What jumped out in MARC’s recent research around calling out sexism was the importance of the climate in which gender and diversity issues are discussed. “The biggest predictor of whether someone would be an active advocate was a sense of fair play, a strong sense that equity and inclusion were part of the way the world should be,” she adds. Additionally, it often came down to the positioning of gender issues in the organisation.
How it’s positioned
“If gender policies are positioned as ‘something for women’ or a ‘women’s issue’ they were not as effective. We need to create and sustain policies around things such as parental leave and flexible working that benefit men too, so they need to be part of that conversation,” says Ondraschek-Norris. “It’s a combination of the climate and men’s personal agency. They might want to speak up but leaders need to create an environment where they feel comfortable and role model the behaviours they want to see.”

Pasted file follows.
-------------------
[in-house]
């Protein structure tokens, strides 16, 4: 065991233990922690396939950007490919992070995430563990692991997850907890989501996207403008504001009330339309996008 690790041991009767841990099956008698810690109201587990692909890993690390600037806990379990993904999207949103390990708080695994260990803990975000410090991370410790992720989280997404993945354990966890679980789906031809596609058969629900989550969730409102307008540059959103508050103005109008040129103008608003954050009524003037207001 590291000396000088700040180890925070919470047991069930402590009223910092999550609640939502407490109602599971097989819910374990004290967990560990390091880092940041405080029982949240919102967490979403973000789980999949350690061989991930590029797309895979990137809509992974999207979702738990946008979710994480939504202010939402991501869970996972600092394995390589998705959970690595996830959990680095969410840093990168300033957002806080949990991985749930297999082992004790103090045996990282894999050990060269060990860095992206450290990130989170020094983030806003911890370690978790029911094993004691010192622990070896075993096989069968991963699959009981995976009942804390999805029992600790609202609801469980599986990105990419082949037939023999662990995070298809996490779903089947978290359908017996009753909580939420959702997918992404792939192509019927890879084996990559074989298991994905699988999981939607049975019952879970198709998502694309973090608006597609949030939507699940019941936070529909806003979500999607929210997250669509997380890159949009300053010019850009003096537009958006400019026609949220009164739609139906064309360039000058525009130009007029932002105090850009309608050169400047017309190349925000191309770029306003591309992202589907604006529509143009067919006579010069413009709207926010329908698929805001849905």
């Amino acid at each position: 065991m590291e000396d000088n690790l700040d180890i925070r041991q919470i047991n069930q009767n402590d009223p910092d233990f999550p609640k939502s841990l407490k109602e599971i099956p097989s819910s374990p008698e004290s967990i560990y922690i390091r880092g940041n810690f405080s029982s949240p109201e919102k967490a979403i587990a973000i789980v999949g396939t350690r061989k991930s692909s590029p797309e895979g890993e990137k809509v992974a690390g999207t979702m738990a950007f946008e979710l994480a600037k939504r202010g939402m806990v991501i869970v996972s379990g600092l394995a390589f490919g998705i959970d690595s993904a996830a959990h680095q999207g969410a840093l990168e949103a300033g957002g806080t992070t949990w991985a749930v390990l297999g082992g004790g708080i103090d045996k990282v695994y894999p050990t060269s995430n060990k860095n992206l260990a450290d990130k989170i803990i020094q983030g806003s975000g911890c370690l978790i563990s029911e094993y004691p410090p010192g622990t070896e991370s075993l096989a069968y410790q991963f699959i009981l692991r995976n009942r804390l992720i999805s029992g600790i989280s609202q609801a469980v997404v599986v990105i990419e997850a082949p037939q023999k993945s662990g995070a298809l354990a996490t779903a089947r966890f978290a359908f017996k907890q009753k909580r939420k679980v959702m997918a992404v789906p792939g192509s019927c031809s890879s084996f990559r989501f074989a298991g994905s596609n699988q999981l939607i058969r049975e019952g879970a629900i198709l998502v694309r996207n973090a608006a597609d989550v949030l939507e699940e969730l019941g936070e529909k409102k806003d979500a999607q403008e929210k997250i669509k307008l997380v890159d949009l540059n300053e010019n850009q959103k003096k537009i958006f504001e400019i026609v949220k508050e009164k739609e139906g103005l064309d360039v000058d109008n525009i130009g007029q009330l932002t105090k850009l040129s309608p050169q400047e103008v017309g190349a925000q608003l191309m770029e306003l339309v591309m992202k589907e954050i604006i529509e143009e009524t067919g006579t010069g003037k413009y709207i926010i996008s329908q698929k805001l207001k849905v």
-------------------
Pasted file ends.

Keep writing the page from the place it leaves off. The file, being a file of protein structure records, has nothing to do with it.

Leaders really have a crucial role here, she adds. “If gender equity is not positioned as a leadership challenge, it’s also less likely to see progress. If you position it as this, it has to involve the men.” Taking ownership of understanding gender issues is also something men will need to get used to – it’s not up to women to educate men on this, she says. “Men need to learn, reflect and take stock – see how their privilege plays out. It’s a process but a lot of it is about just opening up the dialogue.
For Bujard, it comes back to making it important on a personal level for senior leadership teams, which do still tend to be majority male. “They may believe change is important, but until they feel it’s important to them as well as those groups they’re trying to support, sustainable lasting change won’t happen.”